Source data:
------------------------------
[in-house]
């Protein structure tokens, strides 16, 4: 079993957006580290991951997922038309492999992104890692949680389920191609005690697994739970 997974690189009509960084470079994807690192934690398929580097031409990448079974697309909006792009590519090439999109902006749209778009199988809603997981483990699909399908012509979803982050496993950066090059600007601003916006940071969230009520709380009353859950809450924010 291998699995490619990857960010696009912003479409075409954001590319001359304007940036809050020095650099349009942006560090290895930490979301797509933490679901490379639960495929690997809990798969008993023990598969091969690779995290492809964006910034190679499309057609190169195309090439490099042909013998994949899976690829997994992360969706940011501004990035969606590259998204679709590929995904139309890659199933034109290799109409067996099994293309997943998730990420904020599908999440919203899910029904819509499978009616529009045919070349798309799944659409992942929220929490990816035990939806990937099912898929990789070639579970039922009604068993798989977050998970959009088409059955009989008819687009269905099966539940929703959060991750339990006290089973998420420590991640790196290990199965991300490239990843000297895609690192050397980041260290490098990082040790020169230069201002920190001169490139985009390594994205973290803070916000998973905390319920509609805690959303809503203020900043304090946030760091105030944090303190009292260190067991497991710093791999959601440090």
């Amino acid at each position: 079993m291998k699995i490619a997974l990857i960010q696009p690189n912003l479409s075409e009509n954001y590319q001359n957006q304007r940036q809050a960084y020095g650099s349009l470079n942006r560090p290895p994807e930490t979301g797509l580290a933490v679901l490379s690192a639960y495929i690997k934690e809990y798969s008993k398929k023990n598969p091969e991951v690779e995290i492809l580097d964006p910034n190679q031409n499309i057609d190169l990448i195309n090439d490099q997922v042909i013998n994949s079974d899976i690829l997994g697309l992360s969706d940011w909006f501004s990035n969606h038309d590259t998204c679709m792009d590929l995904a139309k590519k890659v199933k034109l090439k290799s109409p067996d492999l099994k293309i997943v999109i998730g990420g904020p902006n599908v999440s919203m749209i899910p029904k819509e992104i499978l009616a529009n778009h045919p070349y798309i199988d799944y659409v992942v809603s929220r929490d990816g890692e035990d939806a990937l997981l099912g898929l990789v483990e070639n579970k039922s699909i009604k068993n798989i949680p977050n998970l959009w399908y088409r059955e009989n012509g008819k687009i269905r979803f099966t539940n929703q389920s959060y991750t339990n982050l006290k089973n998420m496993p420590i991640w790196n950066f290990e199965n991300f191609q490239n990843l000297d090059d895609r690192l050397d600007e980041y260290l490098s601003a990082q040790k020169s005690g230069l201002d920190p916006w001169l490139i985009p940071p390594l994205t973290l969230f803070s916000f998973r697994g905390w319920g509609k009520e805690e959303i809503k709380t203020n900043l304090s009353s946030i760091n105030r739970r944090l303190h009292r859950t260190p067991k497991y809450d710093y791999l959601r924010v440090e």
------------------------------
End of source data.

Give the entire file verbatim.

[in-house]
């Protein structure tokens, strides 16, 4: 079993957006580290991951997922038309492999992104890692949680389920191609005690697994739970 997974690189009509960084470079994807690192934690398929580097031409990448079974697309909006792009590519090439999109902006749209778009199988809603997981483990699909399908012509979803982050496993950066090059600007601003916006940071969230009520709380009353859950809450924010 291998699995490619990857960010696009912003479409075409954001590319001359304007940036809050020095650099349009942006560090290895930490979301797509933490679901490379639960495929690997809990798969008993023990598969091969690779995290492809964006910034190679499309057609190169195309090439490099042909013998994949899976690829997994992360969706940011501004990035969606590259998204679709590929995904139309890659199933034109290799109409067996099994293309997943998730990420904020599908999440919203899910029904819509499978009616529009045919070349798309799944659409992942929220929490990816035990939806990937099912898929990789070639579970039922009604068993798989977050998970959009088409059955009989008819687009269905099966539940929703959060991750339990006290089973998420420590991640790196290990199965991300490239990843000297895609690192050397980041260290490098990082040790020169230069201002920190001169490139985009390594994205973290803070916000998973905390319920509609805690959303809503203020900043304090946030760091105030944090303190009292260190067991497991710093791999959601440090």
């Amino acid at each position: 079993m291998k699995i490619a997974l990857i960010q696009p690189n912003l479409s075409e009509n954001y590319q001359n957006q304007r940036q809050a960084y020095g650099s349009l470079n942006r560090p290895p994807e930490t979301g797509l580290a933490v679901l490379s690192a639960y495929i690997k934690e809990y798969s008993k398929k023990n598969p091969e991951v690779e995290i492809l580097d964006p910034n190679q031409n499309i057609d190169l990448i195309n090439d490099q997922v042909i013998n994949s079974d899976i690829l997994g697309l992360s969706d940011w909006f501004s990035n969606h038309d590259t998204c679709m792009d590929l995904a139309k590519k890659v199933k034109l090439k290799s109409p067996d492999l099994k293309i997943v999109i998730g990420g904020p902006n599908v999440s919203m749209i899910p029904k819509e992104i499978l009616a529009n778009h045919p070349y798309i199988d799944y659409v992942v809603s929220r929490d990816g890692e035990d939806a990937l997981l099912g898929l990789v483990e070639n579970k039922s699909i009604k068993n798989i949680p977050n998970l959009w399908y088409r059955e009989n012509g008819k687009i269905r979803f099966t539940n929703q389920s959060y991750t339990n982050l006290k089973n998420m496993p420590i991640w790196n950066f290990e199965n991300f191609q490239n990843l000297d090059d895609r690192l050397d600007e980041y260290l490098s601003a990082q040790k020169s005690g230069l201002d920190p916006w001169l490139i985009p940071p390594l994205t973290l969230f803070s916000f998973r697994g905390w319920g509609k009520e805690e959303i809503k709380t203020n900043l304090s009353s946030i760091n105030r739970r944090l303190h009292r859950t260190p067991k497991y809450d710093y791999l959601r924010v440090e």